Country of Origin: Schnauzers (meaning ‘small beard’ in German) are named after an actual dog, ‘Schnauzer’ who lived in Germany in the 1870’s, but the breed itself existed as far back as the Middle Ages. This is evidenced by various sculptures and Rembrandt paintings. Early Schnauzers were likely derived by crossing gray spitzes with black poodles. This resulted in an adept rat hunter and guardian that became incredibly popular by the early 1900’s, due in part to its distinct appearance. Standard Schnauzers (or ‘Mittelschnauzers’) became popular in World War I by serving as messengers and police dogs, and increased in popularity as a pet after World War II. The Miniature Schnauzer (or ‘Zwergschnauzer’) was bred in the late 1880’s as a ratter by crossing the Standard Schnauzer with the Affenpinscher and probably the Poodle. The Miniature Schnauzer was recognized by the American Kennel Club in 1933. It is the only Schnauzer classified as a Terrier, and the only Terrier that does not descend from the British Isles. It was not imported to America until the mid-twentieth century, but quickly surpassed the Giant Schnauzer and Standard Schnauzer in popularity, rising to become the country’s third most popular dog breed.
Size: The Miniature Schnauzer has a shoulder height between 12-14 inches and weighs between 10-15 lbs. The Miniature Schnauzer has a long, rectangular head with small, deep eyes and highly set ears which may be cropped or uncropped. Miniature Schnauzers have a flat back, highly set, erect tail, and small, round ‘cat feet’.
Coat: The Miniature Schnauzer has a soft, thick undercoat and a rugged, wiry outer coat which is solid black or salt-and-pepper colored. The coat is longer on the chin and face, forming eyebrows and a beard. The Miniature Schnauzer sheds little.
Character: The Miniature Schnauzer is even-tempered and an eager, intelligent learner. It is brave and fun, making and an excellent companion. Miniature Schnauzers are loyal, protective, and alert, but do not make good guard dogs due to their size. At times, they may be pushy if they don’t know who’s boss.
Temperament: The Miniature Schnauzer gets along great with familiar children, dogs, and other pets, but it is wary and cautious with people and animals it does not know. Miniature Schnauzers are best behaved when given sufficient exercise and human companionship. Miniature Schnauzers are spunky, and not as overbearing as Standard or Giant Schnauzers. They also get along with other dogs more easily, though they may bark a lot.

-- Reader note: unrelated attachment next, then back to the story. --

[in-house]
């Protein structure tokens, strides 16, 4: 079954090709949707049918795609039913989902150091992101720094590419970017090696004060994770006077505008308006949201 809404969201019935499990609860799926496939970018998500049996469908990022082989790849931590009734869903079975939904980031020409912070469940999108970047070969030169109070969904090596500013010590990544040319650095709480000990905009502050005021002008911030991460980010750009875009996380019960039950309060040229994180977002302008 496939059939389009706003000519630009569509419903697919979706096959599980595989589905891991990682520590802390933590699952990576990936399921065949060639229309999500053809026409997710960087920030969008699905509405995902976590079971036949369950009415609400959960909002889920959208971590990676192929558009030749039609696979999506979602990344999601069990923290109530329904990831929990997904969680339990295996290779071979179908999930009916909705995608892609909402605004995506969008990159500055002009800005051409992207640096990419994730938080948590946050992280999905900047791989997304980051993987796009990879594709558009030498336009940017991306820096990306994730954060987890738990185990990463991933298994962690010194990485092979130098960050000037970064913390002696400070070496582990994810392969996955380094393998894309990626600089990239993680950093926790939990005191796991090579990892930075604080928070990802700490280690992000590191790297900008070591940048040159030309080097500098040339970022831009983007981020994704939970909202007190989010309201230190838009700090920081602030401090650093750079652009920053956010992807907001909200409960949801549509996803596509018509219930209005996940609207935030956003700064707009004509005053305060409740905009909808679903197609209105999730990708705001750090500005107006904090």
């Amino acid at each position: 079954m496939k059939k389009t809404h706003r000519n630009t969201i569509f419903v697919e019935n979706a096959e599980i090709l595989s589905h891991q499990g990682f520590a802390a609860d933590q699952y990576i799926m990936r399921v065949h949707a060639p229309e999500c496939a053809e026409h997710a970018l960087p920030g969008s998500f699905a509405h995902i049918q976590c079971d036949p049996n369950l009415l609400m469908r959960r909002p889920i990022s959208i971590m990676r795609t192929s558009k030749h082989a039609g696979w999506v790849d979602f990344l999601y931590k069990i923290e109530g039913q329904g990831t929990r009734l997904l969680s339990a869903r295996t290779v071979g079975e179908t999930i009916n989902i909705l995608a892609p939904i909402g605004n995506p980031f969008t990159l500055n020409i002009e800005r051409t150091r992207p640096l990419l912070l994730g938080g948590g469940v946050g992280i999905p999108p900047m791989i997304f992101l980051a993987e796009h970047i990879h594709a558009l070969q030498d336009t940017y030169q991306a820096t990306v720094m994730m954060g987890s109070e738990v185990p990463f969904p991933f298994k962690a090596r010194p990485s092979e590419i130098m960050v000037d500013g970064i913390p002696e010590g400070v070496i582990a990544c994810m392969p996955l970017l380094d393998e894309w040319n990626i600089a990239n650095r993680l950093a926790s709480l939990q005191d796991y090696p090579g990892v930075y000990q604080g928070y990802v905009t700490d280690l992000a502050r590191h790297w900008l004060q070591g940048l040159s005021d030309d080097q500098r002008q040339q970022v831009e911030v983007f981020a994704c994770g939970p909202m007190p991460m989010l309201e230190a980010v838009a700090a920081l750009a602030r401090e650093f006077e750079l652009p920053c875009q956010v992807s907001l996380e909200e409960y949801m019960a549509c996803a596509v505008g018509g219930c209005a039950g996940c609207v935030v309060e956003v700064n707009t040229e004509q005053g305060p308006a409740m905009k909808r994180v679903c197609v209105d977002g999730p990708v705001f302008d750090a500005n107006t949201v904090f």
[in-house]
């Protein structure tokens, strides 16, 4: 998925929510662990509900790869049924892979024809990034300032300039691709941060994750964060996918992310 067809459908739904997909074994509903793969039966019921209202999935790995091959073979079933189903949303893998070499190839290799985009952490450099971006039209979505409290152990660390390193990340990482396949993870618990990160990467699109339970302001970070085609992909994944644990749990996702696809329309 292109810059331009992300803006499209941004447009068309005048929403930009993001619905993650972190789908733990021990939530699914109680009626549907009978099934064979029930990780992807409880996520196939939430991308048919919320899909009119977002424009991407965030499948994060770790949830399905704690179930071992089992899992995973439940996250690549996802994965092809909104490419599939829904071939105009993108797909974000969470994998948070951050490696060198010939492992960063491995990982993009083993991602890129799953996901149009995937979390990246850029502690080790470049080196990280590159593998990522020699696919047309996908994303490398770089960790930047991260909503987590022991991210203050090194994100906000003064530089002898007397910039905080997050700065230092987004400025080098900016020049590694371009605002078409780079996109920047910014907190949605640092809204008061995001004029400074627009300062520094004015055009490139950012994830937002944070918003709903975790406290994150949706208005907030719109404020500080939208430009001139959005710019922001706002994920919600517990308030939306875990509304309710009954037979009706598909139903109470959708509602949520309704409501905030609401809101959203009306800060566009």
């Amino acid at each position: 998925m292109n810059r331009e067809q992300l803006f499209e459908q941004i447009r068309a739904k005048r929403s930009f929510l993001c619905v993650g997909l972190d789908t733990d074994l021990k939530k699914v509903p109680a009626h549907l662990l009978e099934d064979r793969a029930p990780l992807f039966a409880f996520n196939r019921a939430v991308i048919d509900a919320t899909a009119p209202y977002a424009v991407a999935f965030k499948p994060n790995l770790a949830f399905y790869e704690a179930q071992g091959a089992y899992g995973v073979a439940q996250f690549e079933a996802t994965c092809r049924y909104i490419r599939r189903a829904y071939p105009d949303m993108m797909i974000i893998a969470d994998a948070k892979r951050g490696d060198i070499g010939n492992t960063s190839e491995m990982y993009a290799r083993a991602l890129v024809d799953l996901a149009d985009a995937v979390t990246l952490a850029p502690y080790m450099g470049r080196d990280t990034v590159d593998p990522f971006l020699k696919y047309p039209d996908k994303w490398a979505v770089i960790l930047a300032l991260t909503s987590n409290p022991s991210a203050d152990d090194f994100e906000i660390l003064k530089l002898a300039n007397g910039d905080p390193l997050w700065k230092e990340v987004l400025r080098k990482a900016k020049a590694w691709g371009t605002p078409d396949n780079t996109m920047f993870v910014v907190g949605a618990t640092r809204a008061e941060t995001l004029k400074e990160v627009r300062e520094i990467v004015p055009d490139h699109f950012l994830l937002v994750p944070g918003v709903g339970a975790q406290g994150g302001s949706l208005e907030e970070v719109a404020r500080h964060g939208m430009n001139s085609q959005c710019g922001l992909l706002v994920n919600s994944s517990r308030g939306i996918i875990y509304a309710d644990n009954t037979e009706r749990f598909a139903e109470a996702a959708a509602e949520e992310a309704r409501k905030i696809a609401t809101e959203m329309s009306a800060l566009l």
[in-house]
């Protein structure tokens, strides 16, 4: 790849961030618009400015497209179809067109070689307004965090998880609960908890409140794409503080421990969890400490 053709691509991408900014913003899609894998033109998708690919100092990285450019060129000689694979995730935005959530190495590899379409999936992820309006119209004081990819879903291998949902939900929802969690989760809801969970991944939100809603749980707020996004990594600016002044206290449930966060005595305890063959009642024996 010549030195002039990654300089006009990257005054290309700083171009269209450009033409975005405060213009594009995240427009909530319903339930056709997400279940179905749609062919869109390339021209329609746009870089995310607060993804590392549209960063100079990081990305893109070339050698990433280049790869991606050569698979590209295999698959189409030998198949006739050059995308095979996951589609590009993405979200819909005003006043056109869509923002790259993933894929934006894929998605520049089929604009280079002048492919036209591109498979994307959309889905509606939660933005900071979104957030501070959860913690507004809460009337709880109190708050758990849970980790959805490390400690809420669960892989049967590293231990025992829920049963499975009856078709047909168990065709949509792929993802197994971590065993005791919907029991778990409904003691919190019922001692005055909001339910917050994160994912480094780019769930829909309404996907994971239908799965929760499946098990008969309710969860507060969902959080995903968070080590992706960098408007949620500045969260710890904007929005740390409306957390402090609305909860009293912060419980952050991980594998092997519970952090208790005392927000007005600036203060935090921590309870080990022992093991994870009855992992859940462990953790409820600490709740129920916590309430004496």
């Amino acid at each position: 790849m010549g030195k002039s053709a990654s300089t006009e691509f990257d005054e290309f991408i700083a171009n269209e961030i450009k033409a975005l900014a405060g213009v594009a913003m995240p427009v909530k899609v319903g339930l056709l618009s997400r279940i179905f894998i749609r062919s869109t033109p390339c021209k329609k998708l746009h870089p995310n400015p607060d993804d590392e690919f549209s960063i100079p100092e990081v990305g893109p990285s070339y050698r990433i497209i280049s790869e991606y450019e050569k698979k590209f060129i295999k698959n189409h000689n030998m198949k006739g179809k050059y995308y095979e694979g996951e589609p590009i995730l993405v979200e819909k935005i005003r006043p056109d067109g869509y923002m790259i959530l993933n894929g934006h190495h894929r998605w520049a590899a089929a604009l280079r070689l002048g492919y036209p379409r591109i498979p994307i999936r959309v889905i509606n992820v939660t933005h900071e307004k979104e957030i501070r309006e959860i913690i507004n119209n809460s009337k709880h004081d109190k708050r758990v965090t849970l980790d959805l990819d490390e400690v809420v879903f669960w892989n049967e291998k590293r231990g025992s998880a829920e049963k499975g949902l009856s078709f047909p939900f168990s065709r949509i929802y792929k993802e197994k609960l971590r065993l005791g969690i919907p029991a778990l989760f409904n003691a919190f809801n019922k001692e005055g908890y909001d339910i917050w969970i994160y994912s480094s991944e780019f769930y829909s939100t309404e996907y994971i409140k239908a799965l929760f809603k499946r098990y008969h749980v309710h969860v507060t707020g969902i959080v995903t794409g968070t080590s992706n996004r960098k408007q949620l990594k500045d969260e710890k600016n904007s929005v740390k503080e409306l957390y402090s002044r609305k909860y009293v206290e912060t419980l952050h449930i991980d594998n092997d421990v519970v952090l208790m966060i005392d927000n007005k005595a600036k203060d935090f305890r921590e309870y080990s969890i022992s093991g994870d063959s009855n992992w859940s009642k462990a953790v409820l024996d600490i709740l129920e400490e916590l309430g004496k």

Care: The Miniature Schnauzer requires weekly combing and biannual grooming/shaping. Typically, pet Schnauzers are clipped and show dogs are stripped (dead hair is plucked via a serrated knife edge). Excessive hair around the pads of the feet should be removed and the ears must be kept clean. Miniature Schnauzers with cropped ears should be checked for ear infections. Long facial hair should be combed occasionally. Miniature Schnauzers can live outdoors in moderate or warm areas, but prefer to live indoors with plenty of playtime outdoors. Miniature Schnauzers are prone to diabetes and pancreatitis. They should not be fed sweet foods, and should not be overfed to avoid obesity. Miniature Schnauzers have a long life span of 13-15 years or more.
Training: Though the Miniature Schnauzer learns fast, it has a slight stubborn streak. Training must be fair and consistent and should not be overly repetitious. Miniature Schnauzers are responsive to the sound of their handler's voice. They are versatile, and can learn a variety of activities such as hunting, retrieving, and herding.
Activity: The Miniature Schnauzer has energy far exceeding its size and enjoys going for runs or playing games in the yard. It is well suited for apartment life.
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